It can also be one of the most stressful – and that stress begins with trying to decide which equipment will be most suited to your individual situation.
Hatching your own chicks has become so popular now that a whole industry has sprung up around the necessary equipment: incubators, candlers, heat lamps and brooders to name but a few.
There are so many incubators for chicken eggs on the market now that it can be very confusing if you're just starting out.
Not just confusing, but expensive. A good incubator can cost from a couple of hundred dollars to many thousands – so it's important to make sure you choose the right one.
The articles featured here are to help you work out exactly that.
Whether you want to hatch a few eggs or a few dozen, whether your incubator will be at home, on a small homestead or in a classroom, you'll find information which can save you large amounts of money.
There are dozens of different types of egg incubator, and technology means that new features are being added to old favourites all the time.
Before you spend what can amount to hundreds of dollars, this article considers ten factors to help you decide which features you need and which you can do without.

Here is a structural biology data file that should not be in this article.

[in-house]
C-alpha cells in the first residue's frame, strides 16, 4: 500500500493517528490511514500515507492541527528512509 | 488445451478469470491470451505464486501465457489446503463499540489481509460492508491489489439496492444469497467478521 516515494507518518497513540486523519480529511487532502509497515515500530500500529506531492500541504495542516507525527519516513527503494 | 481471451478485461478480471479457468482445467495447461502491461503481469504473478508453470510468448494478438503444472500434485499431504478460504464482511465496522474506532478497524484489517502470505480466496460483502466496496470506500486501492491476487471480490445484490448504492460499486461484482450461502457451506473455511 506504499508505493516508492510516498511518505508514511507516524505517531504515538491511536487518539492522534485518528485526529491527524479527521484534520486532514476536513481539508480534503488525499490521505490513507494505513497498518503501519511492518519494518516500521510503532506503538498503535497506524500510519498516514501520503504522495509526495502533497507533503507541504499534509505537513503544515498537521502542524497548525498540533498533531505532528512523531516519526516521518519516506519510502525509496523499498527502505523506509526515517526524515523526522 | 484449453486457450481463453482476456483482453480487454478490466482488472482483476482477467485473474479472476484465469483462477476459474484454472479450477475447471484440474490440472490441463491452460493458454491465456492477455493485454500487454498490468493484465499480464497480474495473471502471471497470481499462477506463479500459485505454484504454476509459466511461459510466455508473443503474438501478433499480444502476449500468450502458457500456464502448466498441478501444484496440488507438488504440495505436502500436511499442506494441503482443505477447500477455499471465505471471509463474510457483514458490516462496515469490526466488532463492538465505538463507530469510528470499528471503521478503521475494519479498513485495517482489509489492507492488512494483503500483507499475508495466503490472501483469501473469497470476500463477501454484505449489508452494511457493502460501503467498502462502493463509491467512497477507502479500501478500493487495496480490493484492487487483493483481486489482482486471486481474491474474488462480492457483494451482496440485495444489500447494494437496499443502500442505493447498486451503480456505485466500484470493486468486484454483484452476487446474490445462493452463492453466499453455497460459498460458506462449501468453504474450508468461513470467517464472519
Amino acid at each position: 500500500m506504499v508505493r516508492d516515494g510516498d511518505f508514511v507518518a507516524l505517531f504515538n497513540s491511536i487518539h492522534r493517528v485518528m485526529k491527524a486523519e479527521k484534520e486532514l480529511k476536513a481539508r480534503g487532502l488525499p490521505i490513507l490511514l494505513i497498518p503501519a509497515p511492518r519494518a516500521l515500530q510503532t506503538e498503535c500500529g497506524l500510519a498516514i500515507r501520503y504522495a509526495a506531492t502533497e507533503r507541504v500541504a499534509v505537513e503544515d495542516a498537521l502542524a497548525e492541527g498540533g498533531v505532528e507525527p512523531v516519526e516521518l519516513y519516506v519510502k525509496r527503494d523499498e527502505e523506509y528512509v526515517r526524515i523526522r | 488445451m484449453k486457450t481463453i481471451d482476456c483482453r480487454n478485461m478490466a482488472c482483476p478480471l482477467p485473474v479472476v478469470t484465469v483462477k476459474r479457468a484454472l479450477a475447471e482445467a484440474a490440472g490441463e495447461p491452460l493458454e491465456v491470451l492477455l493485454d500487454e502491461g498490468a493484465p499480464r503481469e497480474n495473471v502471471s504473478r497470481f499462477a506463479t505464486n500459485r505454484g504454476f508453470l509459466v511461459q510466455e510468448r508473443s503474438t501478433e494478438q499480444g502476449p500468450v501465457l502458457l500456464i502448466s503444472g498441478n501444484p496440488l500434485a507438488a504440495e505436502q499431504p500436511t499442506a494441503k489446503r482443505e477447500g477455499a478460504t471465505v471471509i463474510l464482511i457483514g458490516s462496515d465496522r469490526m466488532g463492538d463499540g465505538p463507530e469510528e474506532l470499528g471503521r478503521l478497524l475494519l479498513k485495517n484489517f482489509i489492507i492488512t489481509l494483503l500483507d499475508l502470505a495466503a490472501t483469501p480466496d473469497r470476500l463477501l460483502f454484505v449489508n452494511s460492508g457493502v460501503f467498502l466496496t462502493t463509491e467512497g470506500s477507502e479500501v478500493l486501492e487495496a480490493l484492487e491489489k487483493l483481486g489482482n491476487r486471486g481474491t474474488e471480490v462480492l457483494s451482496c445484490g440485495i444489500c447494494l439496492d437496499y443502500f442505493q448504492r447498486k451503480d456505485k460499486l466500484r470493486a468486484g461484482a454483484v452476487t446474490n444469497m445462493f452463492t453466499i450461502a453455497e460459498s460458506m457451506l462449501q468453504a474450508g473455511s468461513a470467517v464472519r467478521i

Ideal for anyone who wants to incubate up to 7 full sized or 12 bantam sized chicken eggs.
This incubator is particularly good if you have children, or you're hatching at school.
Discover its features and benefits, the pros and cons, and watch my short video about how to set up the Mini Advance.
If you want to hatch up to 24 chicken eggs, this is the place to start.
From the basic model right up to the all-singing, all-dancing automated version, this article examines the pros and cons of the model, the advantages of the humidity pump and why Brinsea claims it can help stop the spread of the dreaded incubator bacteria.
This article covers in detail how to set up the Mini Advance.
It includes details of how to store your eggs immediately before incubating them, how to prevent bacteria during incubation and what the correct temperature and humidity levels should be.
It includes a short video showing exactly how to set up the digital settings for the best possible results.
Is it possible to make a DIY incubator at home? What are the pros and cons? And how successful are they in terms of hatch rates?
This article takes advice from local farmers in Italy who have been using a particular type of homemade incubator for generations, with a good level of success.
And I provide details of four different ways you could make your own at home.
Gail Damerow is one of the foremost leading experts on incubating, hatching and breeding chicks.
My review covers its contents, best features and downsides. It assesses who will benefit most from reading it and advises the best place to buy.
This book may become your go to source when raising your own chicks. Don't miss out!